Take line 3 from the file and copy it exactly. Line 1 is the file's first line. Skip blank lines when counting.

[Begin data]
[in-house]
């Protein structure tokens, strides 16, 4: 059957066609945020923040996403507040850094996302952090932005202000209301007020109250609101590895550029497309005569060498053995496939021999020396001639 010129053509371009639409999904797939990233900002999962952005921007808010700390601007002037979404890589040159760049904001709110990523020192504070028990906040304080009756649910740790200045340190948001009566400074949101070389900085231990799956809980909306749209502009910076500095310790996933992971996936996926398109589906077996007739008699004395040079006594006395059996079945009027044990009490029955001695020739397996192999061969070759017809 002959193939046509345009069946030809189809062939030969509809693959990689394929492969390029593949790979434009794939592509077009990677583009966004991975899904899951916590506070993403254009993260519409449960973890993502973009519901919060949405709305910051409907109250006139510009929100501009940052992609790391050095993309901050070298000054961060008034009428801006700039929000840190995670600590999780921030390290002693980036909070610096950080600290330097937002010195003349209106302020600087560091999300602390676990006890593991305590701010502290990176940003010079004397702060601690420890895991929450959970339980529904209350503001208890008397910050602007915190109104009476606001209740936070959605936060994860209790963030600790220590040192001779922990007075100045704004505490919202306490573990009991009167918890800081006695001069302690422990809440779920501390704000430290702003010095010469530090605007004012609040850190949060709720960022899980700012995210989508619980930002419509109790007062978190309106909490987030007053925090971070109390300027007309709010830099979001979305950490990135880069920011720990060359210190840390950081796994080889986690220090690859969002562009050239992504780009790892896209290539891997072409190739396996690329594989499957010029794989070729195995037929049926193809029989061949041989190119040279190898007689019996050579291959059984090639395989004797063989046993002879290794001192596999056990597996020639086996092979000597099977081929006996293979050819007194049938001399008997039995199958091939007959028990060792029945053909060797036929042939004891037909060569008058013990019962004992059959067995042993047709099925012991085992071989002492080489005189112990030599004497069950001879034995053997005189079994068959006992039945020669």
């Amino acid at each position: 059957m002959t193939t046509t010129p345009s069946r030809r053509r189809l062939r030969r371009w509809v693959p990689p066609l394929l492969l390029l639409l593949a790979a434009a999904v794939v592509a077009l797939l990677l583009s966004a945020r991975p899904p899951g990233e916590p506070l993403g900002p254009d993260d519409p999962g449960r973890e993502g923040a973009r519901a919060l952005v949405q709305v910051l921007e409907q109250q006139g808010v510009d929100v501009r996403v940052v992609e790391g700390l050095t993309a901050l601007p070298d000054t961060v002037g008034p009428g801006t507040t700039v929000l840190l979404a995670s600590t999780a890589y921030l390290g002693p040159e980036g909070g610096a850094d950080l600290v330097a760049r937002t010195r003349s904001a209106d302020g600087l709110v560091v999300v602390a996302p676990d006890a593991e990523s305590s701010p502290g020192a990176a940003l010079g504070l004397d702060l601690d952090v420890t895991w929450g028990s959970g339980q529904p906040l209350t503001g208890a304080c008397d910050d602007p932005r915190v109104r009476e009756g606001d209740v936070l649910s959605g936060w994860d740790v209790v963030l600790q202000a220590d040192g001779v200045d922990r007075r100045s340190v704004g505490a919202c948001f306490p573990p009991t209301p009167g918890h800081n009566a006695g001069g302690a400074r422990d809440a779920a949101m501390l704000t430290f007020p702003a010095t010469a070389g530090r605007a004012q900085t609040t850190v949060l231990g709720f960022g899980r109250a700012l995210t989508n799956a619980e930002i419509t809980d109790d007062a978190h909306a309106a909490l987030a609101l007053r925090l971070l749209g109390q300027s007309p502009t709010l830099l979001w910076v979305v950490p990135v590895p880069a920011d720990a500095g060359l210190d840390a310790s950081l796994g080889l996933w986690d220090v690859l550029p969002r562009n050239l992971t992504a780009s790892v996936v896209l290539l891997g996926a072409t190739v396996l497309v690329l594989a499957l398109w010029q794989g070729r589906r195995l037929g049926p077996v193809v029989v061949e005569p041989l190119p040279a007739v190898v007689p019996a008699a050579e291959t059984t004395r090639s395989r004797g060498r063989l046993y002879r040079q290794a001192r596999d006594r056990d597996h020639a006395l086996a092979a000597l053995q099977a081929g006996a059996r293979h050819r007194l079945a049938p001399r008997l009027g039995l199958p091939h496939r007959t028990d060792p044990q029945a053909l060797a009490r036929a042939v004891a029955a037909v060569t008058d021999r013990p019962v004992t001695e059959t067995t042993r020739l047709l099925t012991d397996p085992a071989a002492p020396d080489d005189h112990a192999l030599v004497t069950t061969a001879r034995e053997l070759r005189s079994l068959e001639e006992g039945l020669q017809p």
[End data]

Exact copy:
């Amino acid at each position: 059957m002959t193939t046509t010129p345009s069946r030809r053509r189809l062939r030969r371009w509809v693959p990689p066609l394929l492969l390029l639409l593949a790979a434009a999904v794939v592509a077009l797939l990677l583009s966004a945020r991975p899904p899951g990233e916590p506070l993403g900002p254009d993260d519409p999962g449960r973890e993502g923040a973009r519901a919060l952005v949405q709305v910051l921007e409907q109250q006139g808010v510009d929100v501009r996403v940052v992609e790391g700390l050095t993309a901050l601007p070298d000054t961060v002037g008034p009428g801006t507040t700039v929000l840190l979404a995670s600590t999780a890589y921030l390290g002693p040159e980036g909070g610096a850094d950080l600290v330097a760049r937002t010195r003349s904001a209106d302020g600087l709110v560091v999300v602390a996302p676990d006890a593991e990523s305590s701010p502290g020192a990176a940003l010079g504070l004397d702060l601690d952090v420890t895991w929450g028990s959970g339980q529904p906040l209350t503001g208890a304080c008397d910050d602007p932005r915190v109104r009476e009756g606001d209740v936070l649910s959605g936060w994860d740790v209790v963030l600790q202000a220590d040192g001779v200045d922990r007075r100045s340190v704004g505490a919202c948001f306490p573990p009991t209301p009167g918890h800081n009566a006695g001069g302690a400074r422990d809440a779920a949101m501390l704000t430290f007020p702003a010095t010469a070389g530090r605007a004012q900085t609040t850190v949060l231990g709720f960022g899980r109250a700012l995210t989508n799956a619980e930002i419509t809980d109790d007062a978190h909306a309106a909490l987030a609101l007053r925090l971070l749209g109390q300027s007309p502009t709010l830099l979001w910076v979305v950490p990135v590895p880069a920011d720990a500095g060359l210190d840390a310790s950081l796994g080889l996933w986690d220090v690859l550029p969002r562009n050239l992971t992504a780009s790892v996936v896209l290539l891997g996926a072409t190739v396996l497309v690329l594989a499957l398109w010029q794989g070729r589906r195995l037929g049926p077996v193809v029989v061949e005569p041989l190119p040279a007739v190898v007689p019996a008699a050579e291959t059984t004395r090639s395989r004797g060498r063989l046993y002879r040079q290794a001192r596999d006594r056990d597996h020639a006395l086996a092979a000597l053995q099977a081929g006996a059996r293979h050819r007194l079945a049938p001399r008997l009027g039995l199958p091939h496939r007959t028990d060792p044990q029945a053909l060797a009490r036929a042939v004891a029955a037909v060569t008058d021999r013990p019962v004992t001695e059959t067995t042993r020739l047709l099925t012991d397996p085992a071989a002492p020396d080489d005189h112990a192999l030599v004497t069950t061969a001879r034995e053997l070759r005189s079994l068959e001639e006992g039945l020669q017809p």